Meanwhile, communities are blamed for deforestation. Their capacity to manage their territory collectively is undermined. Furtado writes that the REDD mechanisms “end up opening the territory to the invasion of mining, logging and mega-projects”.

Furtado notes that,

The strategies used to legitimize this process are based on discourses promoting participation, the importance of the community’s relationship with nature, gender equality, inclusion, and an end to poverty.

The Mexican state and corporations argue that REDD and Payments for Environmental Services programmes are implemented in areas with the highest poverty rates. REDD programmes are needed to bring development and inclusion. “The objective,” Furtado writes, “seems to be to use environmental policies to create markets.”

[T]he logic of REDD allows them to seize control of the territories of traditional communities, thereby enabling corporate access to plants and animals that are being appropriated by the pharmaceutical industry.

The climate business

REDD does not address the structural causes of either climate change or deforestation, Furtado concludes. The logic of REDD and the dominant discourse on climate change guarantee that policies are market-based. The result is domination, exploitation, and expropriation. “Structural issues such as historical inequalities are reduced to environmental issues,” Furtado writes.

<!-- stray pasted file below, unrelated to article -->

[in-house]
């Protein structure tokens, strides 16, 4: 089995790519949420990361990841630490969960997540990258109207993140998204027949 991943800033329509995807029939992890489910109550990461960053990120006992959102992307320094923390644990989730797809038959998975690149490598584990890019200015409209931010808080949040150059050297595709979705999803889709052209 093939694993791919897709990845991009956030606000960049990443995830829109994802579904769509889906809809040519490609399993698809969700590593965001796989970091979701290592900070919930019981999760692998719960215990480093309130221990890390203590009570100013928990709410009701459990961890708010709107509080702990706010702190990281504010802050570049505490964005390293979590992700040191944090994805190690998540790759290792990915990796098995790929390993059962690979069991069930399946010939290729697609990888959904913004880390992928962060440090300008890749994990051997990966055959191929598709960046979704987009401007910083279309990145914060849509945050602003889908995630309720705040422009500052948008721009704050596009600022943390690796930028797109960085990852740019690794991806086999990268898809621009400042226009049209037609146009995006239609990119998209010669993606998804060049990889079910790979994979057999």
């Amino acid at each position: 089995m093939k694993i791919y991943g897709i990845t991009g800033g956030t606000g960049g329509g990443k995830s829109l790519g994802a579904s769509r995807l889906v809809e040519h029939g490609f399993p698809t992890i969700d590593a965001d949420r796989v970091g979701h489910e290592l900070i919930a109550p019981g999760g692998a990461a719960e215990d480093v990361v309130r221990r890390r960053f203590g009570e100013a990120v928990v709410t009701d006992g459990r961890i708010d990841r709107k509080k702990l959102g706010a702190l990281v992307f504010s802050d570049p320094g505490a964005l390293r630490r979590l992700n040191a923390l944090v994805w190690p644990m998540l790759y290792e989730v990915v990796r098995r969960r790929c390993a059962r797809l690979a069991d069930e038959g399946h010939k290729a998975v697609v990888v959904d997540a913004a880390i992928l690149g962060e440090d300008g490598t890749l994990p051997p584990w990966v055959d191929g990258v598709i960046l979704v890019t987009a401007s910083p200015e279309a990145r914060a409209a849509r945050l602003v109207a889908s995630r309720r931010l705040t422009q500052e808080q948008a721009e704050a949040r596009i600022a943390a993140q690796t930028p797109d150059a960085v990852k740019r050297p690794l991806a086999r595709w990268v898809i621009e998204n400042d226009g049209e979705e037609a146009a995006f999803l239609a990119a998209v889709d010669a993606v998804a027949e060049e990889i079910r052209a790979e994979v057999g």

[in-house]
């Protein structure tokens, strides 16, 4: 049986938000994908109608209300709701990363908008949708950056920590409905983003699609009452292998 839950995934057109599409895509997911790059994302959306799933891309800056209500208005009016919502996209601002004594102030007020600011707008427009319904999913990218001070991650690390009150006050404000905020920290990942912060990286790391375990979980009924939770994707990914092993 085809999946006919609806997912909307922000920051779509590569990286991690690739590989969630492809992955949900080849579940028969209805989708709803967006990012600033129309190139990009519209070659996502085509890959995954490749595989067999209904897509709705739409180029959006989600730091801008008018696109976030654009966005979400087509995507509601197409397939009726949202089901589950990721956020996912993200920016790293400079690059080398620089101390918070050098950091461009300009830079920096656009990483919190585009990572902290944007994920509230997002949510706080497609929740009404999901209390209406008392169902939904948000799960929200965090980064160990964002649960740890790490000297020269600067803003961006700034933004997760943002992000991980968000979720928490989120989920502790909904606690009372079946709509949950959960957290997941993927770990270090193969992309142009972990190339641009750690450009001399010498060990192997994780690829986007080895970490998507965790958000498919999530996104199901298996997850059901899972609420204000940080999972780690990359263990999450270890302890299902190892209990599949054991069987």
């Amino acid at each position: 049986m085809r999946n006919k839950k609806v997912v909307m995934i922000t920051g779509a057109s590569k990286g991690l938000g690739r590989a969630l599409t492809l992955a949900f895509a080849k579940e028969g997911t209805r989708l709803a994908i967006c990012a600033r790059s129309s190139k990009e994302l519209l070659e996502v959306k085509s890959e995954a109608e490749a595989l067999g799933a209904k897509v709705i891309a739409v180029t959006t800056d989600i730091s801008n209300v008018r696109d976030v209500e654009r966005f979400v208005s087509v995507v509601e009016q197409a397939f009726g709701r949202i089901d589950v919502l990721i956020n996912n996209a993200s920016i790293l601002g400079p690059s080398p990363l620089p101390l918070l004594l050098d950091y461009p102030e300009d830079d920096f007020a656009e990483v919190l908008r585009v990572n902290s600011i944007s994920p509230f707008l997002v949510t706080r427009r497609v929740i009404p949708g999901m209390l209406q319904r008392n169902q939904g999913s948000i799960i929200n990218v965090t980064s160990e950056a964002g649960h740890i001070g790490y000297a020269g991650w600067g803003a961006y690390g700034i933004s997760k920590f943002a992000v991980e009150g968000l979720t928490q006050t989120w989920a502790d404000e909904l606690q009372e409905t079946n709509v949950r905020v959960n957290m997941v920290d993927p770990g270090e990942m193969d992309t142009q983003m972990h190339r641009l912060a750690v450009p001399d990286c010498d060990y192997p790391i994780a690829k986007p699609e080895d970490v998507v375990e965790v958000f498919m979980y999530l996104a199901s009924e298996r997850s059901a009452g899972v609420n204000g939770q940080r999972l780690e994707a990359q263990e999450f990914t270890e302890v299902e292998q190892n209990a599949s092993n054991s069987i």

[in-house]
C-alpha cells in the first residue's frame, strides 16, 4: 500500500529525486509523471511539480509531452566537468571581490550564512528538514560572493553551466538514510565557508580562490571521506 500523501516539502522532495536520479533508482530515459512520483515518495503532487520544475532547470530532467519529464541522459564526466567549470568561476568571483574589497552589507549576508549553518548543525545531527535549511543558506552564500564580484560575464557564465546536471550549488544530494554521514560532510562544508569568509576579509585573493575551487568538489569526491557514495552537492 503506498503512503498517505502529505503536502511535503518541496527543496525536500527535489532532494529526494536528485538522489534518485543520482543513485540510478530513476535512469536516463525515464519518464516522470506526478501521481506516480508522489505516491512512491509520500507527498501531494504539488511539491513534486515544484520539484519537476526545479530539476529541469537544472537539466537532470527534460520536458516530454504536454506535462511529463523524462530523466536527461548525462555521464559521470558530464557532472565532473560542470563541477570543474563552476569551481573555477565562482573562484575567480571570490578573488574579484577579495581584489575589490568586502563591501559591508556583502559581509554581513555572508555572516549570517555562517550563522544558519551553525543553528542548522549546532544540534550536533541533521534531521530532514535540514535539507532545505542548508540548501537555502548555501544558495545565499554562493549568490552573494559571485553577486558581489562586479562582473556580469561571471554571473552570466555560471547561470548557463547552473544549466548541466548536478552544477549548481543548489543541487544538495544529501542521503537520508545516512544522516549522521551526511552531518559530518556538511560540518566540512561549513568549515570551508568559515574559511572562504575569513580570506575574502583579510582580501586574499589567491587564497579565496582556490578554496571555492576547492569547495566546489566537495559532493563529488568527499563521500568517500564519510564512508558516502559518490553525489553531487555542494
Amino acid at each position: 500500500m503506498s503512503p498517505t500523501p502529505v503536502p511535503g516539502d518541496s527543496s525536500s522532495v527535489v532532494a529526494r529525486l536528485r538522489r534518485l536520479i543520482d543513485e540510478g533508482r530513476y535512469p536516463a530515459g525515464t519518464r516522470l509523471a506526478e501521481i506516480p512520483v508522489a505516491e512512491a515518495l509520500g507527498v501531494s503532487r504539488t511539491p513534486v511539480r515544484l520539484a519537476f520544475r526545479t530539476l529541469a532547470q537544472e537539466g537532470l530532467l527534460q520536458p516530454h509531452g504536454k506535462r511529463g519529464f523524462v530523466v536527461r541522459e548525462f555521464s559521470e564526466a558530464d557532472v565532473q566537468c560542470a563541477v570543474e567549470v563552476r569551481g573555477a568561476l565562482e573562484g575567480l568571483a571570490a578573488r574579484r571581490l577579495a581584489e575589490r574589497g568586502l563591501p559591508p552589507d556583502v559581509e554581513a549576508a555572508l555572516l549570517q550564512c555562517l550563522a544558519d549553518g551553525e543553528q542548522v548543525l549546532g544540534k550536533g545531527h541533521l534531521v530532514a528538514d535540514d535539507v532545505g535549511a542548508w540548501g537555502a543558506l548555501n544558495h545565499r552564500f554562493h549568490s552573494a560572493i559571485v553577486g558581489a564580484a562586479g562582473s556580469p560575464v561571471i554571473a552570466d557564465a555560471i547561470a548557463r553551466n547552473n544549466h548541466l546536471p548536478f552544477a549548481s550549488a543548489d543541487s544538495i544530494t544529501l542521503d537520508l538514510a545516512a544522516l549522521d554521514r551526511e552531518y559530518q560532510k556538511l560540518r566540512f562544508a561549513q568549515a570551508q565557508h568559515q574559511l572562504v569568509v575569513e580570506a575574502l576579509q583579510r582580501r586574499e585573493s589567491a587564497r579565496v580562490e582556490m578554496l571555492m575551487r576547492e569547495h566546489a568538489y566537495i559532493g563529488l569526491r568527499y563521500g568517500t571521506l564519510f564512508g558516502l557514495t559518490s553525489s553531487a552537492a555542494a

Talking about the REDD proponents, a Jaminawa indigenous leader commented to Furtado,

“They often say we are ecologists. I am not an ecologist. I am Jaminawa and I will die Jaminawa. I defend life and what is important for life.”

The report is critical of safeguards. Furtado writes that,

“To obtain financing for REDD+ programs, a government can simply state that it is respecting the knowledge and rights of indigenous peoples. This is what we found in the cases of Acre and Chiapas where the projects and policies have a list of safeguards that the dominant players (the state, corporations, and certification organizations) repeatedly affirm to be respecting, but when we visited the territories, we found the opposite. The safeguards are merely an instrument of rhetoric and a way of neutralizing criticisms of REDD projects.


Full disclosure: This post is part of a series of posts and interviews about California’s cap-and-trade scheme, with funding from Friends of the Earth US. Click here for all of REDD-Monitor’s funding sources.